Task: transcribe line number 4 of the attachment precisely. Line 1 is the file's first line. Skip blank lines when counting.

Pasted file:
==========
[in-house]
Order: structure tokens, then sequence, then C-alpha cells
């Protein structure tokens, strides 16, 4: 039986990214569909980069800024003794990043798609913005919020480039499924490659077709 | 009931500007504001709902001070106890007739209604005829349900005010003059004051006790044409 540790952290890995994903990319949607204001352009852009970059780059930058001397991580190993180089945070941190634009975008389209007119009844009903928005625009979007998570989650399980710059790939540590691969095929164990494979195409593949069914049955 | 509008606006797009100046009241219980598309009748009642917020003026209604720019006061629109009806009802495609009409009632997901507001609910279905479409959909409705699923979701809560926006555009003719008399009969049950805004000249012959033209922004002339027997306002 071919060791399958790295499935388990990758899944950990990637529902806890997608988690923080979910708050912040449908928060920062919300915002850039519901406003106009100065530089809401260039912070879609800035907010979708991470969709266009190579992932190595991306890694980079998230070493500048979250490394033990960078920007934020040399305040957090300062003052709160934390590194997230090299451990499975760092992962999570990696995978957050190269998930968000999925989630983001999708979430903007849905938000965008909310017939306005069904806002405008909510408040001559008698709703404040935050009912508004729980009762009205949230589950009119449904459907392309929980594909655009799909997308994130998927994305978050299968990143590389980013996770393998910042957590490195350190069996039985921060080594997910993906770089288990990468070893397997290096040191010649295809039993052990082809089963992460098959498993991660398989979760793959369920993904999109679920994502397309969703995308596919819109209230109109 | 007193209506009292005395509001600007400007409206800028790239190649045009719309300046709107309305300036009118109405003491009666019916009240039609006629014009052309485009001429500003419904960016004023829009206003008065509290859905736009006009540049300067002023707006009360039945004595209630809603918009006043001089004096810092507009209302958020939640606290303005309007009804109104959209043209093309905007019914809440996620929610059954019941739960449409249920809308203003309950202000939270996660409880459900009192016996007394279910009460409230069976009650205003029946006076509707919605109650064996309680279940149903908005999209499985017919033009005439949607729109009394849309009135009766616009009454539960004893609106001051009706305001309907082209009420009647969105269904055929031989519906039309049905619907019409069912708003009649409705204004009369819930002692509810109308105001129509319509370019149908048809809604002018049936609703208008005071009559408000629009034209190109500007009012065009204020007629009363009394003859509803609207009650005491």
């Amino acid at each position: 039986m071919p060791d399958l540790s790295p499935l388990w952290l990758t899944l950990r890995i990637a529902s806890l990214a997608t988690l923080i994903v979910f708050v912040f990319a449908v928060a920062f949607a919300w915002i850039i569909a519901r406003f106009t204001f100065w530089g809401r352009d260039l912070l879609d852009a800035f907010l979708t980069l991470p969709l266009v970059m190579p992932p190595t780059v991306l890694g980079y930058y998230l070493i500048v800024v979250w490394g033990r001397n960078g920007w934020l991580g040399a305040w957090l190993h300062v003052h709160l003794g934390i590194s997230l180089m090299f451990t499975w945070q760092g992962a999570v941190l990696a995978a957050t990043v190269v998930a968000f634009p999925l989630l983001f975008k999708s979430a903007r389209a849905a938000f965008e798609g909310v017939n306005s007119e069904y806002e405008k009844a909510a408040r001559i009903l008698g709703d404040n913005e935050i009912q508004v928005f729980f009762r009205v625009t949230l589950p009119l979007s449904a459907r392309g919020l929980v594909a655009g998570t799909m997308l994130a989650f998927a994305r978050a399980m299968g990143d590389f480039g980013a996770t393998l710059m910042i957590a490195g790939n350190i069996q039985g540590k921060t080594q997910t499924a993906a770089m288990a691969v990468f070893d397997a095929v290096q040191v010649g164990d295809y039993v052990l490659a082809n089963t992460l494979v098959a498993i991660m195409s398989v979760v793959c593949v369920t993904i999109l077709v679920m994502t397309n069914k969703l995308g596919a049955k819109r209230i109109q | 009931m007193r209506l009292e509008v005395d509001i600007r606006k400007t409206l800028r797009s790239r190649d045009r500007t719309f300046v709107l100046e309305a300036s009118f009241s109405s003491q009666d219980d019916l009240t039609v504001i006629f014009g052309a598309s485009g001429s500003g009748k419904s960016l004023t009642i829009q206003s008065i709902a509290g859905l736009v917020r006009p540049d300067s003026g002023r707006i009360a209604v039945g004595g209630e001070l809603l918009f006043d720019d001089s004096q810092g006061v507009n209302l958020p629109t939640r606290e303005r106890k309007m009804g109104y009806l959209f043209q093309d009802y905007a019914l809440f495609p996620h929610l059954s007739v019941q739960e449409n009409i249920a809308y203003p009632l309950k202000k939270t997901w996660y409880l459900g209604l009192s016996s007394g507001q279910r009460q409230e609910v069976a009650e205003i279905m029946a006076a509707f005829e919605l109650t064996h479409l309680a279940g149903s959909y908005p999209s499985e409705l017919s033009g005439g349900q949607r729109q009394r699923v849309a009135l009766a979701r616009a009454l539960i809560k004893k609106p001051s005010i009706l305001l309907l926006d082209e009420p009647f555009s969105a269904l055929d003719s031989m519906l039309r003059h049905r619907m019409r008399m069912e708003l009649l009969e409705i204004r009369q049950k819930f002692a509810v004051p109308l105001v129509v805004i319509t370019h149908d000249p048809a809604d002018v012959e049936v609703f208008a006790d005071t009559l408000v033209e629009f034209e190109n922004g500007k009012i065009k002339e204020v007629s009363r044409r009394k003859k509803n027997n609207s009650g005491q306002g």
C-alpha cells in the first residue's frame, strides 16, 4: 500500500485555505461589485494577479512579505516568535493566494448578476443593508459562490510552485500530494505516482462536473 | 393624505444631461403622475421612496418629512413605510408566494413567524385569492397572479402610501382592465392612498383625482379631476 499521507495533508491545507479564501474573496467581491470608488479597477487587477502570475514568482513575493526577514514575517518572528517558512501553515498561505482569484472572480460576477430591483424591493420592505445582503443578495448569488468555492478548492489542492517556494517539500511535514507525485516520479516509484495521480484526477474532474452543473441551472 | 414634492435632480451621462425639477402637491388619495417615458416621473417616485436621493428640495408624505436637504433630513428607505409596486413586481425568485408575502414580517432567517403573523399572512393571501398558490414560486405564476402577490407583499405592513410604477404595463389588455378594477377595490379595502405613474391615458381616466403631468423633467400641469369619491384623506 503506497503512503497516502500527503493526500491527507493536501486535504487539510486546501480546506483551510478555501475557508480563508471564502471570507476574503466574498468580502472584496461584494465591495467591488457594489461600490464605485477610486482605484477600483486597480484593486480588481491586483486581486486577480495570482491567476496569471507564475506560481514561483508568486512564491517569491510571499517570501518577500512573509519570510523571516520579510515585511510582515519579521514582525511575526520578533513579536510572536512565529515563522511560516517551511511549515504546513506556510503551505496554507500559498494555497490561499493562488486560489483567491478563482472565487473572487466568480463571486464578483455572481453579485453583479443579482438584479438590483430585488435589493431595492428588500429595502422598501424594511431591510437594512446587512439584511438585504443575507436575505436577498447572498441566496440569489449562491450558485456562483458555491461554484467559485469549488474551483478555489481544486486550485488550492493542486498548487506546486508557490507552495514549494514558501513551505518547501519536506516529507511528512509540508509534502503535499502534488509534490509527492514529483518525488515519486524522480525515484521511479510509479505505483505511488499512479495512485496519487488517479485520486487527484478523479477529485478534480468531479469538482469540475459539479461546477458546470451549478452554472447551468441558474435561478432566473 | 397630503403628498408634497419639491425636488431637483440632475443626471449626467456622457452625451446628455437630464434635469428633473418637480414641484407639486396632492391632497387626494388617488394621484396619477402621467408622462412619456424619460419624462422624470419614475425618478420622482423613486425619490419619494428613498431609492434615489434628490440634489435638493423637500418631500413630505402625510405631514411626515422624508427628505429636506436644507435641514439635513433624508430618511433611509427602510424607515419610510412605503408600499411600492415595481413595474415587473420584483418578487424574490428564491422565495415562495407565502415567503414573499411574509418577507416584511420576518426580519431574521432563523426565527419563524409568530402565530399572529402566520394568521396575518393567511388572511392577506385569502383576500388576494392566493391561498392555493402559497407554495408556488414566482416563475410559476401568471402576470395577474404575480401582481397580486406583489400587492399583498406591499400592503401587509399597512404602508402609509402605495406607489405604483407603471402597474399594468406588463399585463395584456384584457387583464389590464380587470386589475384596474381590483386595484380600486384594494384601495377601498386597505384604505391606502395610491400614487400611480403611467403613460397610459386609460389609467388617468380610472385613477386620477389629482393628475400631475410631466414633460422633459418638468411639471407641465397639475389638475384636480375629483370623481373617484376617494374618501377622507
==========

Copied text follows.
């Amino acid at each position: 039986m071919p060791d399958l540790s790295p499935l388990w952290l990758t899944l950990r890995i990637a529902s806890l990214a997608t988690l923080i994903v979910f708050v912040f990319a449908v928060a920062f949607a919300w915002i850039i569909a519901r406003f106009t204001f100065w530089g809401r352009d260039l912070l879609d852009a800035f907010l979708t980069l991470p969709l266009v970059m190579p992932p190595t780059v991306l890694g980079y930058y998230l070493i500048v800024v979250w490394g033990r001397n960078g920007w934020l991580g040399a305040w957090l190993h300062v003052h709160l003794g934390i590194s997230l180089m090299f451990t499975w945070q760092g992962a999570v941190l990696a995978a957050t990043v190269v998930a968000f634009p999925l989630l983001f975008k999708s979430a903007r389209a849905a938000f965008e798609g909310v017939n306005s007119e069904y806002e405008k009844a909510a408040r001559i009903l008698g709703d404040n913005e935050i009912q508004v928005f729980f009762r009205v625009t949230l589950p009119l979007s449904a459907r392309g919020l929980v594909a655009g998570t799909m997308l994130a989650f998927a994305r978050a399980m299968g990143d590389f480039g980013a996770t393998l710059m910042i957590a490195g790939n350190i069996q039985g540590k921060t080594q997910t499924a993906a770089m288990a691969v990468f070893d397997a095929v290096q040191v010649g164990d295809y039993v052990l490659a082809n089963t992460l494979v098959a498993i991660m195409s398989v979760v793959c593949v369920t993904i999109l077709v679920m994502t397309n069914k969703l995308g596919a049955k819109r209230i109109q | 009931m007193r209506l009292e509008v005395d509001i600007r606006k400007t409206l800028r797009s790239r190649d045009r500007t719309f300046v709107l100046e309305a300036s009118f009241s109405s003491q009666d219980d019916l009240t039609v504001i006629f014009g052309a598309s485009g001429s500003g009748k419904s960016l004023t009642i829009q206003s008065i709902a509290g859905l736009v917020r006009p540049d300067s003026g002023r707006i009360a209604v039945g004595g209630e001070l809603l918009f006043d720019d001089s004096q810092g006061v507009n209302l958020p629109t939640r606290e303005r106890k309007m009804g109104y009806l959209f043209q093309d009802y905007a019914l809440f495609p996620h929610l059954s007739v019941q739960e449409n009409i249920a809308y203003p009632l309950k202000k939270t997901w996660y409880l459900g209604l009192s016996s007394g507001q279910r009460q409230e609910v069976a009650e205003i279905m029946a006076a509707f005829e919605l109650t064996h479409l309680a279940g149903s959909y908005p999209s499985e409705l017919s033009g005439g349900q949607r729109q009394r699923v849309a009135l009766a979701r616009a009454l539960i809560k004893k609106p001051s005010i009706l305001l309907l926006d082209e009420p009647f555009s969105a269904l055929d003719s031989m519906l039309r003059h049905r619907m019409r008399m069912e708003l009649l009969e409705i204004r009369q049950k819930f002692a509810v004051p109308l105001v129509v805004i319509t370019h149908d000249p048809a809604d002018v012959e049936v609703f208008a006790d005071t009559l408000v033209e629009f034209e190109n922004g500007k009012i065009k002339e204020v007629s009363r044409r009394k003859k509803n027997n609207s009650g005491q306002g």